Heading back to the hotel, we dropped into a bar for a coffee. The bar was nothing out of the ordinary and its only claim to fame is that it’s close to the entrance to St. Peter’s Square and the Vatican museums. In any case, the bar charged 24 euros ($31.44) for three coffees, which set a new personal record for me in terms of expensive coffee, beating the previous mark of 7.50 euro in Montmartre, Paris. The bar did allow us to warm up a tad and get out of the slushy snow that was falling in increasing amounts, so I guess it did deliver some value in that respect. The lesson here is to always look at the price list before you sit down, even if the thought of a nice hot coffee is foremost in your mind.
Slush turned to snow and kept on falling as evening went into night. Rome doesn’t get too much snow (about once every 25 years, according to the locals) and traffic slowed to a snail’s pace with quite a few skids and minor accidents. The Italian Rugby Federation was a little concerned about how the weather might affect Saturday’s game. The pitch was covered so there would be no problems with it, but the roads and stadium could have been problematic for spectators if the freezing conditions persisted.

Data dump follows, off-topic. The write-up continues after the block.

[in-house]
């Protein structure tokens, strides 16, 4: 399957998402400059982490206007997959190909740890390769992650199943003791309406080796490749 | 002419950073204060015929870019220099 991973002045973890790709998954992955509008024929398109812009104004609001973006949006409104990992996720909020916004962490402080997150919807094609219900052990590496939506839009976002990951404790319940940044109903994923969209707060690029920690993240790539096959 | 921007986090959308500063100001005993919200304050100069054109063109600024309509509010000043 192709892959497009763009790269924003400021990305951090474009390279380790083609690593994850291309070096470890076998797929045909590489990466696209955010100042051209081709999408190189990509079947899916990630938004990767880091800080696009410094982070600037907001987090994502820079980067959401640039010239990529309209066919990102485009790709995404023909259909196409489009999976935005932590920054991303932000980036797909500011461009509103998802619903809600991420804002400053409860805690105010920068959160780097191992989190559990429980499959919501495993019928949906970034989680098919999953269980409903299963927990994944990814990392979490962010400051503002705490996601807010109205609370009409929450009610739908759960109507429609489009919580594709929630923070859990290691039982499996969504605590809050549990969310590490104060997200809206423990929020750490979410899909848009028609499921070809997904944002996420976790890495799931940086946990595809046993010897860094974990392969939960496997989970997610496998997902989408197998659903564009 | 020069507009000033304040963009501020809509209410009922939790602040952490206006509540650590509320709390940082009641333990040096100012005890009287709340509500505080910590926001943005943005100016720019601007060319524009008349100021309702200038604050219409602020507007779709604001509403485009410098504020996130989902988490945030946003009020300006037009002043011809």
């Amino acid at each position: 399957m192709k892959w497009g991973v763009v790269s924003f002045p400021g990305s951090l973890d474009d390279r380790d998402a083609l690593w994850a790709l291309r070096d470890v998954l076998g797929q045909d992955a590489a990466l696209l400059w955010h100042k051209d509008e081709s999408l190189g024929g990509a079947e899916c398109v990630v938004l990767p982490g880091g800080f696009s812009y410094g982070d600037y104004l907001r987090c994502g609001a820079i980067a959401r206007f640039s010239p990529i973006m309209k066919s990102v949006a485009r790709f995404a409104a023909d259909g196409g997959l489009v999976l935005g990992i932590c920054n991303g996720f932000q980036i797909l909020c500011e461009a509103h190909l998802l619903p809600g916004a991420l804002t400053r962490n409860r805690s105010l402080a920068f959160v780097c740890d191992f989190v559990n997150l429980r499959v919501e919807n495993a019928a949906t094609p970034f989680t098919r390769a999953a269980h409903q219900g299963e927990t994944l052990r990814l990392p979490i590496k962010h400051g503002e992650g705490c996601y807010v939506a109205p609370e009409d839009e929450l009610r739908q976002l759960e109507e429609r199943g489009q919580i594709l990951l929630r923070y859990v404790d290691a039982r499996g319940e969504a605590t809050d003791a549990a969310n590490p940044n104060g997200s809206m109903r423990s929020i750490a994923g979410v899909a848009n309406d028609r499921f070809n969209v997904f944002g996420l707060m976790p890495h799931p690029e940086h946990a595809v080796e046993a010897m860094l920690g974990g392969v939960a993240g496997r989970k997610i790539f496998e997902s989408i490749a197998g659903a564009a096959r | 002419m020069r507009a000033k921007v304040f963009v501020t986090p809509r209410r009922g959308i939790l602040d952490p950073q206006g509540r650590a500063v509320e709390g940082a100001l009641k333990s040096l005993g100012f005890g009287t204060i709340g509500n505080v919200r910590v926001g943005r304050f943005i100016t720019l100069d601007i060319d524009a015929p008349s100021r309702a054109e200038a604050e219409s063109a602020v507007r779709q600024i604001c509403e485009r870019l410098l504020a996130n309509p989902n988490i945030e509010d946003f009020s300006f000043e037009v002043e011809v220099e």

Next morning I got up early and took the metro to the stop that’s just opposite the Coliseum on the basis that it was an opportunity to get some pictures in unique conditions. By 7am, the temperature had risen to above freezing and the snow had started to melt, so I was glad to have been out early.